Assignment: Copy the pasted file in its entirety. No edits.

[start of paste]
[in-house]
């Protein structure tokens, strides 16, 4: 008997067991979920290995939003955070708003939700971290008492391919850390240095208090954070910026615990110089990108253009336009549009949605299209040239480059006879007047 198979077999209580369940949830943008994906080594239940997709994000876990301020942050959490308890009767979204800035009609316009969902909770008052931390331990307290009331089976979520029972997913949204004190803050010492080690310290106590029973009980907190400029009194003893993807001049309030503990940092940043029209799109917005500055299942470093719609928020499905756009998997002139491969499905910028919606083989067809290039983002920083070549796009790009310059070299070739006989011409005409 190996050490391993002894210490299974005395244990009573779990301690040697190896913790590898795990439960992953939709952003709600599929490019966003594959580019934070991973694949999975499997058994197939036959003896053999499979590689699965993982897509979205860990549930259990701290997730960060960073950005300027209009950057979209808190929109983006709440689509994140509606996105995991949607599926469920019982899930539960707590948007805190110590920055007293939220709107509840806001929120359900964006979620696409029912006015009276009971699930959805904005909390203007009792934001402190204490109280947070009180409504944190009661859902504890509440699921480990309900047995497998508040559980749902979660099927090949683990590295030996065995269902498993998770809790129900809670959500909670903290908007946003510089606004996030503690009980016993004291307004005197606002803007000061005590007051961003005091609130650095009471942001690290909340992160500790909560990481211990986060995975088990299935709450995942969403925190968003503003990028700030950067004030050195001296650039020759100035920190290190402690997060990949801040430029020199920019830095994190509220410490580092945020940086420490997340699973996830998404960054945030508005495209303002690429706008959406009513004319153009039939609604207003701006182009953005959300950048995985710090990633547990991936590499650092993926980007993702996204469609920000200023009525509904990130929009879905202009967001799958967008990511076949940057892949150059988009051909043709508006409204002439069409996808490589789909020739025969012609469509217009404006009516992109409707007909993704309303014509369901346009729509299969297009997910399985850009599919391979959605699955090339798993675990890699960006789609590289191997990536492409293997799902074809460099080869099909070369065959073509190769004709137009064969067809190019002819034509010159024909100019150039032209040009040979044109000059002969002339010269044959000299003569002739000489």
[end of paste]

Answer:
[in-house]
């Protein structure tokens, strides 16, 4: 008997067991979920290995939003955070708003939700971290008492391919850390240095208090954070910026615990110089990108253009336009549009949605299209040239480059006879007047 198979077999209580369940949830943008994906080594239940997709994000876990301020942050959490308890009767979204800035009609316009969902909770008052931390331990307290009331089976979520029972997913949204004190803050010492080690310290106590029973009980907190400029009194003893993807001049309030503990940092940043029209799109917005500055299942470093719609928020499905756009998997002139491969499905910028919606083989067809290039983002920083070549796009790009310059070299070739006989011409005409 190996050490391993002894210490299974005395244990009573779990301690040697190896913790590898795990439960992953939709952003709600599929490019966003594959580019934070991973694949999975499997058994197939036959003896053999499979590689699965993982897509979205860990549930259990701290997730960060960073950005300027209009950057979209808190929109983006709440689509994140509606996105995991949607599926469920019982899930539960707590948007805190110590920055007293939220709107509840806001929120359900964006979620696409029912006015009276009971699930959805904005909390203007009792934001402190204490109280947070009180409504944190009661859902504890509440699921480990309900047995497998508040559980749902979660099927090949683990590295030996065995269902498993998770809790129900809670959500909670903290908007946003510089606004996030503690009980016993004291307004005197606002803007000061005590007051961003005091609130650095009471942001690290909340992160500790909560990481211990986060995975088990299935709450995942969403925190968003503003990028700030950067004030050195001296650039020759100035920190290190402690997060990949801040430029020199920019830095994190509220410490580092945020940086420490997340699973996830998404960054945030508005495209303002690429706008959406009513004319153009039939609604207003701006182009953005959300950048995985710090990633547990991936590499650092993926980007993702996204469609920000200023009525509904990130929009879905202009967001799958967008990511076949940057892949150059988009051909043709508006409204002439069409996808490589789909020739025969012609469509217009404006009516992109409707007909993704309303014509369901346009729509299969297009997910399985850009599919391979959605699955090339798993675990890699960006789609590289191997990536492409293997799902074809460099080869099909070369065959073509190769004709137009064969067809190019002819034509010159024909100019150039032209040009040979044109000059002969002339010269044959000299003569002739000489």